where , or equivalently . So the Concrete and Dirichlet distributions are actually pretty similar: they're both proportions of independent non-negative random variables, and both depend on the Gamma distribution. Table 1 provides a comparison between the Concrete and Dirichlet distributions, and it highlights how both can be understood in terms of other distributions.
|Primary Uses||Learning discrete distributions||Conjugate prior
The Concrete and Dirichlet distributions have some similarities, but their differences are significant. The Gamma distribution used by the Dirichlet is well-behaved: has finite mean, and all of its moments exist. By contrast, the Generalized Inverse Gamma is heavy-tailed: for low temperatures , the mean, variance, and higher moments of are all undefined . Intuitively, that means that empirical estimators for these quantities would never converge because the occasional massive samples would throw them off. So at low temperatures , the Concrete distribution is much more likely to have individual samples that make up a large proportion of the total , which leads to values of near .
This perspective gives some intuition for why low temperatures have the effect of increasing the sparsity of Concrete samples. If you're interested, check out the derivation of these results below.
Consider the sequence of operations that we use to produe a Concrete sample using the Gumbel-softmax trick. For convenience, we'll use to denote the sequence of random variables.
where . And if you're wondering about the relationships between all these different probability distributions, here's where you can learn more about them: Exponential, Gumbel, Gamma, Generalized Gamma, Generalized Inverse Gamma, Dirichlet.
Now, let's talk about the tradeoff we face when choosing a temperature value. What happens when we choose a high temperature or a low temperature?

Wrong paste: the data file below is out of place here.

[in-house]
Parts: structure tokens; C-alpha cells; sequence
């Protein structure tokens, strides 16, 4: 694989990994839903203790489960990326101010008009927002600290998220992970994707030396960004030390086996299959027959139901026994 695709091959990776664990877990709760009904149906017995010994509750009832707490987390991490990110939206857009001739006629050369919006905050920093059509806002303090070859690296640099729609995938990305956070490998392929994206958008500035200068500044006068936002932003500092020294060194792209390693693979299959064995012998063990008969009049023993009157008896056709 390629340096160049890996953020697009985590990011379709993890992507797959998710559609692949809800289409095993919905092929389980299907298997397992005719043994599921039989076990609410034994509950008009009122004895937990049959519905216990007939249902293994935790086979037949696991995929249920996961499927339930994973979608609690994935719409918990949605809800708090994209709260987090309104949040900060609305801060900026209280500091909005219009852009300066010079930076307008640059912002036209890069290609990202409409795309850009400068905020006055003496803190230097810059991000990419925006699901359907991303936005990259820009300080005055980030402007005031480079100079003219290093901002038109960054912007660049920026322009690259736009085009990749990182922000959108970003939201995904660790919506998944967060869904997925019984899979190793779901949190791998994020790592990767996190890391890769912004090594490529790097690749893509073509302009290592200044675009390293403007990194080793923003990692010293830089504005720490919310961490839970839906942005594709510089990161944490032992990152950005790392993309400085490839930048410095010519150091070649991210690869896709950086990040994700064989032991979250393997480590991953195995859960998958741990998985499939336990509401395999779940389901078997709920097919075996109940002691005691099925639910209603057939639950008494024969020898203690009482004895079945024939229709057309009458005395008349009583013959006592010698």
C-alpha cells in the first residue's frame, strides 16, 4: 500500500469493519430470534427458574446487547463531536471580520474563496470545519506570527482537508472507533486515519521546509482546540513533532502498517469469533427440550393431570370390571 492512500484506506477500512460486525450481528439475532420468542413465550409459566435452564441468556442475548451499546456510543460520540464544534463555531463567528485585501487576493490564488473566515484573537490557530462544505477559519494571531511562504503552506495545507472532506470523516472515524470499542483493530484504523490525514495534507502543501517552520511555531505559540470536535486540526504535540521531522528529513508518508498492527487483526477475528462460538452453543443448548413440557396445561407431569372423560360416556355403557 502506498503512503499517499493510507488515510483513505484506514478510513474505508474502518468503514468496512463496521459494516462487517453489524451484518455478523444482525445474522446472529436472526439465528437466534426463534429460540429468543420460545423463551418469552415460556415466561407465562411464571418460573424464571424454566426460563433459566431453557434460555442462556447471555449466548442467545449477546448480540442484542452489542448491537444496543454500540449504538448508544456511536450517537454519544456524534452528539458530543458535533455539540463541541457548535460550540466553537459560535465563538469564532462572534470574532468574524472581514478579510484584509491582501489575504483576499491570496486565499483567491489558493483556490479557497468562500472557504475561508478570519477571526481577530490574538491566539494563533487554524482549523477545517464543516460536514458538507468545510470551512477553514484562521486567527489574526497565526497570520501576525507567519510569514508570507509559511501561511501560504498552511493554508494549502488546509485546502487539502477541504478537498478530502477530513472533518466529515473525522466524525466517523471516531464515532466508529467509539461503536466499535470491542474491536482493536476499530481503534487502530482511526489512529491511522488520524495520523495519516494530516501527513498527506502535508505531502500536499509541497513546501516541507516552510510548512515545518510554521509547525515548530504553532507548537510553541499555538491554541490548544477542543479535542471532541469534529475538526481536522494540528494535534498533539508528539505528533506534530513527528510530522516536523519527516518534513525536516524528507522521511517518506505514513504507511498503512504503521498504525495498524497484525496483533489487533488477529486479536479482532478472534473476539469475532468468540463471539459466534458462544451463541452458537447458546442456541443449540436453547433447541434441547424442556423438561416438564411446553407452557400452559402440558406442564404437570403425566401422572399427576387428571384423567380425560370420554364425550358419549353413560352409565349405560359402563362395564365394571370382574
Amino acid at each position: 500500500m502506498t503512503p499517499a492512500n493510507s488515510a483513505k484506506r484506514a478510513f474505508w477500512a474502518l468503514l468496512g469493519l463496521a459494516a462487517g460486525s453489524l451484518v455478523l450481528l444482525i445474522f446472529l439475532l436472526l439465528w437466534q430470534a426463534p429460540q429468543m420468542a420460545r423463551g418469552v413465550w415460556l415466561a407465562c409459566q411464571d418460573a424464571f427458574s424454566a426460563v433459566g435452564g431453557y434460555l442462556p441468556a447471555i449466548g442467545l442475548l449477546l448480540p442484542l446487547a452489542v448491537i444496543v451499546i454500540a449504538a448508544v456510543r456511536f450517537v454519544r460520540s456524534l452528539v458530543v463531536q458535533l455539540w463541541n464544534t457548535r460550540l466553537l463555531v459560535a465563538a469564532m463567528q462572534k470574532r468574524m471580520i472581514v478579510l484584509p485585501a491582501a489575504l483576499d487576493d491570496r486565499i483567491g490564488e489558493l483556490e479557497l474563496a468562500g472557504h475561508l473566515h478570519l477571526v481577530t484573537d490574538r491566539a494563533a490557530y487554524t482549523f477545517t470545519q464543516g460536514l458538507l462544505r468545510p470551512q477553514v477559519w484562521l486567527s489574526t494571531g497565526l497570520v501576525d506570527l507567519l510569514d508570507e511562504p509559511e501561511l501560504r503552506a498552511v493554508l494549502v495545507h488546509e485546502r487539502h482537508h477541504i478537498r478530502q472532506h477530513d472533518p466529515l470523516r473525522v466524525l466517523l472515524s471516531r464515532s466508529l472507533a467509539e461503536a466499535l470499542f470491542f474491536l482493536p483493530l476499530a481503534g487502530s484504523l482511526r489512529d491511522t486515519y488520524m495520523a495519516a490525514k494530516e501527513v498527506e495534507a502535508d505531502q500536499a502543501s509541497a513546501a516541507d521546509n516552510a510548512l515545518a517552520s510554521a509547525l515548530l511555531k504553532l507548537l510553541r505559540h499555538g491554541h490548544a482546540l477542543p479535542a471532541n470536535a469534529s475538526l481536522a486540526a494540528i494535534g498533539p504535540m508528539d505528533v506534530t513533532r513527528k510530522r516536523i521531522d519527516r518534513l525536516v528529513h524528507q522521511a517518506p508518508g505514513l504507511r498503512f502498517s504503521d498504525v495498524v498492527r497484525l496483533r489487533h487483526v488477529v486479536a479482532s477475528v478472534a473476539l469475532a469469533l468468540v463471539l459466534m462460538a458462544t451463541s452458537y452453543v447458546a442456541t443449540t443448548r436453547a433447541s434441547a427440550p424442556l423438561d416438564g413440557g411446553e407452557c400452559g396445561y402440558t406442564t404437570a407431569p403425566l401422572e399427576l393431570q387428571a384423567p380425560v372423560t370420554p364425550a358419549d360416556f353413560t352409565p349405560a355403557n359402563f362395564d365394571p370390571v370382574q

In the limit , samples from the Concrete distribution aren't like one-hot vectors at all. In fact, they're deterministically equal to , with the mass spread evenly between the indices . Formally, we would say that for we have
This seems intuitive when you think about the Gumbel-softmax sampling trick, because a large temperature wipes out any differences between the arguments to the softmax.
In the limit , the samples start to actually look like one-hot vectors. This was proved in Proposition 1c of , where the authors showed that
Again, the increasing sparsity of the samples seems obvious when you consider the role of the temperature in the softmax. The fact that the probability of dominating the other indices is equal to is the magic of the Gumbel-max trick (which predates the Gumbel-softmax trick by several decades). Ryan Adams has a simple proof of this fact here.
An easy choice?
Given what we've just seen, this seems like an easy choice—we should just use to get more discrete samples, right? Unfortunately, there's a tradeoff: the original paper explains that low is necessary for discrete samples, but high is necessary for getting large gradients . And we need large gradients to learn the parameters .
To deal with the tradeoff, some papers have used a carefully chosen fixed value of , while others have annealed from a high value to a low value . I like the idea of annealing, because you can pass through a region of high that's suitable for learning while eventually ending up with discrete samples. Learning will get harder as gets closer to zero, but you should end up with a good solution for if you pre-solve the problem for a slightly larger .
So annealing seems like a good idea, but to do it, we still need to figure out a range of values that makes sense.